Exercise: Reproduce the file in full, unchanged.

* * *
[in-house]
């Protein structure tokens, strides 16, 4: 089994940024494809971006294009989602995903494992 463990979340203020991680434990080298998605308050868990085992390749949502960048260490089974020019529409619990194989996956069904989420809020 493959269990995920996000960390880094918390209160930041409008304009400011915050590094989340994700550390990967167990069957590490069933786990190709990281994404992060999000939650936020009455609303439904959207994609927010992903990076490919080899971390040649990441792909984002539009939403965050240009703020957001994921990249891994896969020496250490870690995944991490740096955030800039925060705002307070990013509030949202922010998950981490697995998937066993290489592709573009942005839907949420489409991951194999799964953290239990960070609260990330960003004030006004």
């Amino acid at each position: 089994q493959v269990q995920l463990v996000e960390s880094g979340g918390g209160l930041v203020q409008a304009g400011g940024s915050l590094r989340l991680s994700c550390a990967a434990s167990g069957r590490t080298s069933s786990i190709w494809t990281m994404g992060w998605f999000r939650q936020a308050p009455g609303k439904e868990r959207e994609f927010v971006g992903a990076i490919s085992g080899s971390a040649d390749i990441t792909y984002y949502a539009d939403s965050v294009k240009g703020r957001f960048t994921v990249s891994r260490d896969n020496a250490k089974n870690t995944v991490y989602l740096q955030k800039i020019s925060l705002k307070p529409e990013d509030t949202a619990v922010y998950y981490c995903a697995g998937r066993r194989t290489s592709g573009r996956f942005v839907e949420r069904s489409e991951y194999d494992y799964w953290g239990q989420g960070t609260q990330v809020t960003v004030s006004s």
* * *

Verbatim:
[in-house]
């Protein structure tokens, strides 16, 4: 089994940024494809971006294009989602995903494992 463990979340203020991680434990080298998605308050868990085992390749949502960048260490089974020019529409619990194989996956069904989420809020 493959269990995920996000960390880094918390209160930041409008304009400011915050590094989340994700550390990967167990069957590490069933786990190709990281994404992060999000939650936020009455609303439904959207994609927010992903990076490919080899971390040649990441792909984002539009939403965050240009703020957001994921990249891994896969020496250490870690995944991490740096955030800039925060705002307070990013509030949202922010998950981490697995998937066993290489592709573009942005839907949420489409991951194999799964953290239990960070609260990330960003004030006004």
């Amino acid at each position: 089994q493959v269990q995920l463990v996000e960390s880094g979340g918390g209160l930041v203020q409008a304009g400011g940024s915050l590094r989340l991680s994700c550390a990967a434990s167990g069957r590490t080298s069933s786990i190709w494809t990281m994404g992060w998605f999000r939650q936020a308050p009455g609303k439904e868990r959207e994609f927010v971006g992903a990076i490919s085992g080899s971390a040649d390749i990441t792909y984002y949502a539009d939403s965050v294009k240009g703020r957001f960048t994921v990249s891994r260490d896969n020496a250490k089974n870690t995944v991490y989602l740096q955030k800039i020019s925060l705002k307070p529409e990013d509030t949202a619990v922010y998950y981490c995903a697995g998937r066993r194989t290489s592709g573009r996956f942005v839907e949420r069904s489409e991951y194999d494992y799964w953290g239990q989420g960070t609260q990330v809020t960003v004030s006004s």